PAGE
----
This summer I worked on a project involving the creation of a model to simulate the movement of power throughout a network grid in the US. This requires understanding the way energy is transmitted from a generation to a load and how a network of supply and demand is constrained. The power grid model ultimately boils down to an optimization problem where we aim to minimize system costs and energy losses. Creating this model, in part, involved managing large sets of data and using machine learning techniques to efficiently parse data input for the model. The immediate goal of the project is to use this model to analyze the way our current network functions, and to create simulations that illustrate the effects of altering parameters, such as the type of energy being delivered. The long-term goal is to eventually determine how we can move towards cleaner forms of energy such as wind.

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  • Harrel, William ’13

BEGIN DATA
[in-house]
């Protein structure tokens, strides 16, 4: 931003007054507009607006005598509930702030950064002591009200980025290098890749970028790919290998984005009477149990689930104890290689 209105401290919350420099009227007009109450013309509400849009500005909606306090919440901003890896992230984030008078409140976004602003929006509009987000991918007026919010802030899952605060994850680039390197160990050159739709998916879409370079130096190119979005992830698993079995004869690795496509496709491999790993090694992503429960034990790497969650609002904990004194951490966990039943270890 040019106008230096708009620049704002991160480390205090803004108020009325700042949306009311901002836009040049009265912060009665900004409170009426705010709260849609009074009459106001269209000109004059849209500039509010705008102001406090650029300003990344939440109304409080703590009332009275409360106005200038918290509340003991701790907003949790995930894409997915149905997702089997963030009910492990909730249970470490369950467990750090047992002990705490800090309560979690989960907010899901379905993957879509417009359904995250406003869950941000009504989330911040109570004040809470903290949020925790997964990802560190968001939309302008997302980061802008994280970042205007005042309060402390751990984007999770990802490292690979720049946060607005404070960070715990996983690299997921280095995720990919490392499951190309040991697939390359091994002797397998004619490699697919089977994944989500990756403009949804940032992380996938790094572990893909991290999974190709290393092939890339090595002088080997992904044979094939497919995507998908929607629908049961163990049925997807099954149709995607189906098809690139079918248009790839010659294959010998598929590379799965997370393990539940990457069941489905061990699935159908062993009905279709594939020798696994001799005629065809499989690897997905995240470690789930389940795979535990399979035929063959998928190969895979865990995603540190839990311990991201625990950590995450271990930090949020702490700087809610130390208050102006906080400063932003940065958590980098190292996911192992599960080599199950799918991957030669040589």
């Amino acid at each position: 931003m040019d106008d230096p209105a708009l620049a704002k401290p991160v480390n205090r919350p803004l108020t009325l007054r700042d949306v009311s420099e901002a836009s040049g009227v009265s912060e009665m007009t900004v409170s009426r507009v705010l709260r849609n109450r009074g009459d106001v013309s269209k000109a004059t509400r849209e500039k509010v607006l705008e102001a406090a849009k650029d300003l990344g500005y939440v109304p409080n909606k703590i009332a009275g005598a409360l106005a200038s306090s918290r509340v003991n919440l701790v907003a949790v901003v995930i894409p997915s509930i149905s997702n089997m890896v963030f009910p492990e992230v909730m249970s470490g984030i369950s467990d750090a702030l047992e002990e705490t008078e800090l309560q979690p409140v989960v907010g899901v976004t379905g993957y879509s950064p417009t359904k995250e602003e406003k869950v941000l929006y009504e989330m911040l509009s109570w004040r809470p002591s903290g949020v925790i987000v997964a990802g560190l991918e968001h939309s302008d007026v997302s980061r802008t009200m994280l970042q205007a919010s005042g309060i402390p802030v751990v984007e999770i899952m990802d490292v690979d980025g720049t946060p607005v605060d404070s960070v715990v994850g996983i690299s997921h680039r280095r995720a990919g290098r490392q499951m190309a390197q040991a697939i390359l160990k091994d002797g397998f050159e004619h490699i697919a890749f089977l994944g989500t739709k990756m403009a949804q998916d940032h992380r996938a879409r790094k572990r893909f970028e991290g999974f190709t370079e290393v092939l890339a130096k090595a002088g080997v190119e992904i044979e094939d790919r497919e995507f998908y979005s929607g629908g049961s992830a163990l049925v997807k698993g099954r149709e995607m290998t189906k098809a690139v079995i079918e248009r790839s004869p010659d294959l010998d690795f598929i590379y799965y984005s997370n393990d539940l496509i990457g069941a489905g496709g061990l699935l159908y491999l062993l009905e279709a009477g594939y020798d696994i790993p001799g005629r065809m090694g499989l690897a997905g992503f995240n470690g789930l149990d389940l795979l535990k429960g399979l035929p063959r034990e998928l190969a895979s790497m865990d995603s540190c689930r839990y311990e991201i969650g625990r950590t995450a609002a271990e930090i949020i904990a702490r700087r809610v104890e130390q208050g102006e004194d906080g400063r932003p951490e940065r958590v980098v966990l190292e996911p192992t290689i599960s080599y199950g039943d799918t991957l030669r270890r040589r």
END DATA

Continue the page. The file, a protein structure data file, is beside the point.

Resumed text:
Operations Research and Financial Engineering
    PROJECT

    Energy Grid Modeling

    ORGANIZATION / LOCATION

    Princeton University, Princeton, New Jersey

    MENTOR(S)

    Warren Powell, Professor of Operations Research and Financial Engineering, Director, Program in Engineering and Management Systems

    The goal of this project was to create a model of Solar Renewable Energy ­Credits (SRECs) to compute a forward price curve and assess the viability of solar energy, ­especially in Massachusetts. Working with Professor Powell, I created a multi-agent stochastic model and a simulation interface to run with many different input ­parameters. Upon ­completion, we noticed that the design of the credit system led to huge ­uncertainties, and this was discouraging companies from building solar energy. In response to these uncertainties, we worked to design a better system that would be more effective at stimulating growth, while still minimizing the cost for ratepayers and taxpayers. We have recently started working with two people from the Woodrow Wilson School to determine the best way to change our ideas from theory into actual policy. I learned quite a bit about energy systems, modeling, and programming this summer, and I am continuing my work as junior independent work. I had a fantastic time, and as I ­consider future ­summer plans, I will definitely be looking at academic positions so I can have another great experience.

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  • Huang, Brian ’13

    Computer Science